(My previous post is review of the play in Gujarati)
Bravo! Bravo! What an incredible performance by the cast of Silver Jubilee, a play written by Gujarat’s most renowned writer, Kajal Oza Vaidya and directed by Viral Rachh. In addition to Vaidhya and Rachh, the cast included, Hiren Patel, Jay Vithalani, and Aarti Malkan. The play was brought to the bay area, courtesy of AAA Entertainments (www.aaaentertainments.com) with Jagruti Shah, in association with Radio Zindagi.
If we consider contemporary Gujarati writers, Vaidya’s name is at the top. In a short span of 7 years, she has written 45 books, numerous articles in all Gujarati newspapers, and several TV serials. Her TV serial, Eak dal na pankhi, has had over 1600 episodes. Four of her books have been translated into English and other languages. But it is not the quantity of her writing, but rather the quality of her writing (and now acting) that is like a breadth of fresh air. She tells the story and challenges of young generation with such suave and sophistication that it has made many young people switch off the computer or a TV and pick up a book, and that too, a book in native language!
Silver Jubilee is an oft-repeated story, with centuries old dialogues that occur between many a young men and many a young women. While the story is nothing new, Vaidhya has done such justice in telling the story that it touches the heart, makes you cry, and makes you laugh with abundance. You have seen these scenes played out in your life, your sister’s or brother’s or aunt’s or a friend’s life, but you have not stopped to consider it from the outside, from a third party perspective.
This is a story of a sort of an arranged marriage between Param Patel, a traditional man with simple ambitions and Priya, an educated, western, and sophisticated young woman, who is tired of rejecting many prospective bridegrooms, and at once likes and accepts Param. They both try to learn to adjust to each other. Priya focuses her attention on keeping the home neat, organized, and clean, sometimes driving Param crazy, who questions, “what happened to the educated young girl”? He tries to explain to Priya that a neat and tidy home feels like a hotel, and not a home. They fight, they make up and they profess deep and undying love. At one time, they promise each other that no matter what the circumstances, if they are alive then they will share their Silver Jubilee together.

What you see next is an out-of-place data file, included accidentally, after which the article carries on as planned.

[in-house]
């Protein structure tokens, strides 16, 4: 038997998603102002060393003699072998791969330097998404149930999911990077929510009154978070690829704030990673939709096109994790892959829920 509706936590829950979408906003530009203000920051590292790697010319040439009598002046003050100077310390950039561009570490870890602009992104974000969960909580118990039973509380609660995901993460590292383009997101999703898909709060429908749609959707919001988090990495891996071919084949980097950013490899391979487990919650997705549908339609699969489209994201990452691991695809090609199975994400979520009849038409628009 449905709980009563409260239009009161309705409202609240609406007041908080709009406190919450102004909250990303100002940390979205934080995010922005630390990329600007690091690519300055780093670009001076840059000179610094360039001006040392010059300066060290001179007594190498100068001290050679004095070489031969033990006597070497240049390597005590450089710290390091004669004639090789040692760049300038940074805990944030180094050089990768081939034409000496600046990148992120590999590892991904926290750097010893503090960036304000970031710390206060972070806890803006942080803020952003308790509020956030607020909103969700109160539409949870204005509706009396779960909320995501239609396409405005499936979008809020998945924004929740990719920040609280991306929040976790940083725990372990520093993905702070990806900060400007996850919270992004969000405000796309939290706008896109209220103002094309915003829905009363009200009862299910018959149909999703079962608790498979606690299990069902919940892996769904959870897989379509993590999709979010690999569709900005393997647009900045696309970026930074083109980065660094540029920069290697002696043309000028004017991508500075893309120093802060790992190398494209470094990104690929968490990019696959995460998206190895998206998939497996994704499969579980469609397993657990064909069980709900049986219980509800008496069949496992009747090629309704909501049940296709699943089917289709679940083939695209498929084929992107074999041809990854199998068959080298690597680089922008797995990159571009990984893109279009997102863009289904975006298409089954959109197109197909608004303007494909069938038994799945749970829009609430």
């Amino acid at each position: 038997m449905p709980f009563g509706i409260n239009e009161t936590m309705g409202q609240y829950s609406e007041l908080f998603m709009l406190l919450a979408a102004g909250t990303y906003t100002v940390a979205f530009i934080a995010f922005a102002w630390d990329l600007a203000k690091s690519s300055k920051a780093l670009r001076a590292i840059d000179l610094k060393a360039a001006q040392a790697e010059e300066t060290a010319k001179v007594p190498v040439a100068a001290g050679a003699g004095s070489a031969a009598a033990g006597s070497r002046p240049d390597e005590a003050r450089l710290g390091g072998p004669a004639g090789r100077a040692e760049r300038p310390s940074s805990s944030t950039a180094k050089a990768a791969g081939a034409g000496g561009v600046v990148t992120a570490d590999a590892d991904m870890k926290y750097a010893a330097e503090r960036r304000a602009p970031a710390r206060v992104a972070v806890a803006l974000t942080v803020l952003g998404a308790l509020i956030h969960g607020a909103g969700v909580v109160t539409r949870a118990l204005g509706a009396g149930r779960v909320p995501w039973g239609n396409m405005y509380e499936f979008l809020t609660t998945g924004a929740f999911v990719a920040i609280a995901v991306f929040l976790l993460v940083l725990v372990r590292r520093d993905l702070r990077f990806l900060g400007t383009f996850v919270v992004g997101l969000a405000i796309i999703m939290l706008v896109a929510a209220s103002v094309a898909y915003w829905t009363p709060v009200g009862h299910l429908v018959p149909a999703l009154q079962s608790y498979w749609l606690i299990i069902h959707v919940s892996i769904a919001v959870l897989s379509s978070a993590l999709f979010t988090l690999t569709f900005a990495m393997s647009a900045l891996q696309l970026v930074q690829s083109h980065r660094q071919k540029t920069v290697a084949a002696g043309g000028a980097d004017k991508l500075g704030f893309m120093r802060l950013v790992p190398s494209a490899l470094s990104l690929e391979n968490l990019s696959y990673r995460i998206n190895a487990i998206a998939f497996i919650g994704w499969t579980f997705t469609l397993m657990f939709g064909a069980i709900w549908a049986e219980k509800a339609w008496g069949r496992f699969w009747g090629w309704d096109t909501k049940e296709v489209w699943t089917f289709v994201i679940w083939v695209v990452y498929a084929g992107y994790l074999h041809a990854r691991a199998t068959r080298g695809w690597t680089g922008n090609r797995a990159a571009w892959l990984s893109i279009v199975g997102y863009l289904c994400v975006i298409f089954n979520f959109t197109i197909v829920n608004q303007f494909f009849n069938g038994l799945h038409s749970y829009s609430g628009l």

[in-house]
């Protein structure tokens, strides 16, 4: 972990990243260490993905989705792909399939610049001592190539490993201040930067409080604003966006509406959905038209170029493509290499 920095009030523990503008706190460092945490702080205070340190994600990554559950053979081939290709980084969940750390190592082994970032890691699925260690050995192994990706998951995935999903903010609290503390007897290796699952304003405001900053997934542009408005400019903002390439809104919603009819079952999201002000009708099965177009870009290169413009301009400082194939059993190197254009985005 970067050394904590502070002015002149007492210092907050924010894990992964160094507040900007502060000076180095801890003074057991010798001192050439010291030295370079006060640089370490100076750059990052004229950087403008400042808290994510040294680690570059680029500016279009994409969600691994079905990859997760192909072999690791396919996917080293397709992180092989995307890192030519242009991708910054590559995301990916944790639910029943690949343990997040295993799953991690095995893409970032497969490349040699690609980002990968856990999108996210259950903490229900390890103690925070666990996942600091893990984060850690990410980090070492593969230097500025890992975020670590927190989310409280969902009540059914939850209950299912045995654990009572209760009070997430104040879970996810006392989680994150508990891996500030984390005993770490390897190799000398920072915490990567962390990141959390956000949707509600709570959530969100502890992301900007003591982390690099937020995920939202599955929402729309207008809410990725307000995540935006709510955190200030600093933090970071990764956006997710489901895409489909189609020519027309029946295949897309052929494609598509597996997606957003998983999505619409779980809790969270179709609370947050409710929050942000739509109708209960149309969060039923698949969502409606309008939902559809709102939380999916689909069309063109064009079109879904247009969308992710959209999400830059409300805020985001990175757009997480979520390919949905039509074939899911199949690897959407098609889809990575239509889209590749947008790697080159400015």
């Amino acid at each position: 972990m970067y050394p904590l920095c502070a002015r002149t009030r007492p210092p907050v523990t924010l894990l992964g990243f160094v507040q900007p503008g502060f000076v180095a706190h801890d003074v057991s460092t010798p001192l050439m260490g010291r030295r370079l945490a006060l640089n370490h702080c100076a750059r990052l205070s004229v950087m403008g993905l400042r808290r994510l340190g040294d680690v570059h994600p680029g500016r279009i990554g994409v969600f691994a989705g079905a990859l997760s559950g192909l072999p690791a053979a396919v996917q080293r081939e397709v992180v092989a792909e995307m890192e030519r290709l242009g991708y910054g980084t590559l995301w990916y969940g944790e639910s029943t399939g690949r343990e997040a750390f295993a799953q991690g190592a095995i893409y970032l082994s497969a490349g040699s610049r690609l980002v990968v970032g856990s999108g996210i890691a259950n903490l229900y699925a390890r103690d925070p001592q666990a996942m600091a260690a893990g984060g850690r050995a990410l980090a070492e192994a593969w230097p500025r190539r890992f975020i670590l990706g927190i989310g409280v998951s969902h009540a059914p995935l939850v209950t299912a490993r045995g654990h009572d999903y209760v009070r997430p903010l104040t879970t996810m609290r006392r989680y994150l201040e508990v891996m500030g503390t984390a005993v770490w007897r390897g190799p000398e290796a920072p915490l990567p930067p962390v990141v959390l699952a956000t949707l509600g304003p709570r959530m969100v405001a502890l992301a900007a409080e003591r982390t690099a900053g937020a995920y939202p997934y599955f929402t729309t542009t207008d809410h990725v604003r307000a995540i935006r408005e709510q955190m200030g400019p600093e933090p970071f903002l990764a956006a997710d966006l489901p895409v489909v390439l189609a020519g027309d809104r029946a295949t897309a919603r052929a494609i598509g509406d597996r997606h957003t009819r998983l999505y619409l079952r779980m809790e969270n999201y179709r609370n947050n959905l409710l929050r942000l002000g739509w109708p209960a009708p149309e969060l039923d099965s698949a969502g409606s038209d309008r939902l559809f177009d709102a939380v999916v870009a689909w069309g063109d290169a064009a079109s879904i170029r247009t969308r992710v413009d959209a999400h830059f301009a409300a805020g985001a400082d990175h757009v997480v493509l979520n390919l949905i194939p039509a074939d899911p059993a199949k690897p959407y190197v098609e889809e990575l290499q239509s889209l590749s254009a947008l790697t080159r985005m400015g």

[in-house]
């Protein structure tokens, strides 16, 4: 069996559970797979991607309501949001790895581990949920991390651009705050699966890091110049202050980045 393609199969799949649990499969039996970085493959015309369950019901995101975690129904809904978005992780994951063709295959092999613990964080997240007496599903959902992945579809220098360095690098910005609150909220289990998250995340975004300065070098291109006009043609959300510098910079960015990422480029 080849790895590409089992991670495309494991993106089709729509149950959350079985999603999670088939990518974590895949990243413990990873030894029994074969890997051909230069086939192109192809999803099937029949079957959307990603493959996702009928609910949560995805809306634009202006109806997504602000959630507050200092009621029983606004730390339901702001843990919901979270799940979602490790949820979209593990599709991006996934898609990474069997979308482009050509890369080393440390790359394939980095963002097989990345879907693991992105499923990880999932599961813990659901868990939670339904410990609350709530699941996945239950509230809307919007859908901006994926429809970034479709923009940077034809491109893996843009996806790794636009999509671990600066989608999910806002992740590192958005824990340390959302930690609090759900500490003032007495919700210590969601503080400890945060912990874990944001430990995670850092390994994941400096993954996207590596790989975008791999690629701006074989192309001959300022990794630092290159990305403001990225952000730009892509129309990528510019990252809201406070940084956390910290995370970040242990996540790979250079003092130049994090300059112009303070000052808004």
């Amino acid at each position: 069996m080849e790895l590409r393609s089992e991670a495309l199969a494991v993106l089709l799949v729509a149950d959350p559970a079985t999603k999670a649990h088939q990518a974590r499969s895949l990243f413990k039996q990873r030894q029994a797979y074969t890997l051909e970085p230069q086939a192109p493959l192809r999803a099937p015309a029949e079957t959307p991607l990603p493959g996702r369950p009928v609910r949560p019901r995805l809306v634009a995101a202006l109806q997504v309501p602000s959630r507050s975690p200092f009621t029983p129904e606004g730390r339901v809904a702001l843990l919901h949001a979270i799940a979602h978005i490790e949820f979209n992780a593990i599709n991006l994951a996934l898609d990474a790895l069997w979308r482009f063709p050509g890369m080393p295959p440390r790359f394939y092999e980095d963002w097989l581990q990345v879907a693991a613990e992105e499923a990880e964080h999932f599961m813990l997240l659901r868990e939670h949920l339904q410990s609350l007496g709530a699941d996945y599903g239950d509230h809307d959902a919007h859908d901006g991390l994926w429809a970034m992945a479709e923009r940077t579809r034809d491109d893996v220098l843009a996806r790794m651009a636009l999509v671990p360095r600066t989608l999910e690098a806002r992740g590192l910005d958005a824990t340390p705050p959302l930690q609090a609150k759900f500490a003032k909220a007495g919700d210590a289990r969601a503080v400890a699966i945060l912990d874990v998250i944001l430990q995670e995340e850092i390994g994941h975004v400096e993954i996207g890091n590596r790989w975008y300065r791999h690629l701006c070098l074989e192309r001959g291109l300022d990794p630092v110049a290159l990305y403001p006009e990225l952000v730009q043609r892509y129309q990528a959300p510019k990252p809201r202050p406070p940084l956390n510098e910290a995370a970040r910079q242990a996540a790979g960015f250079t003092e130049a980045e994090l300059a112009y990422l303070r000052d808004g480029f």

Then tragedy strikes and as Priya deals with her grief, she recedes into a cocoon of privacy, where she does not feel vulnerable. In an attempt to shield herself from pain, she looses herself in her career and her charity work. She wants kindness, compassion, and understanding from Param but rejects any overtures that she at once interprets to be sympathy and sees as condescending. Param feels helpless. He expresses his frustration to his friend by saying, you can’t live with women, only love them; and love is exhilarating like climbing a wall but marriage is like jumping off from there. Their fights intensify over small things, sadness grows, distance between them increases, and eventually Priya leaves to pursue her career in the US. She tells Param that instead of focusing on repairing what he sees as broken, he should get a replacement. But neither of them take any concrete steps towards the divorce, as the flame of love between them continues to burn.
What will Priya and Param do on their Silver Jubilee? Irrespective of the curiosity, the answer is not as important as the broad question, are women and men fated to live in perpetual and interesting disharmony? The play certainly makes us wish that harmony is never restored. Perhaps, insightful artists like Vaidhya and Rachh will continue to explore this age old phenomena and provide entertainment that makes us laugh and cry at the same time, shake our heads in disbelief and nod our heads in understanding at the same time.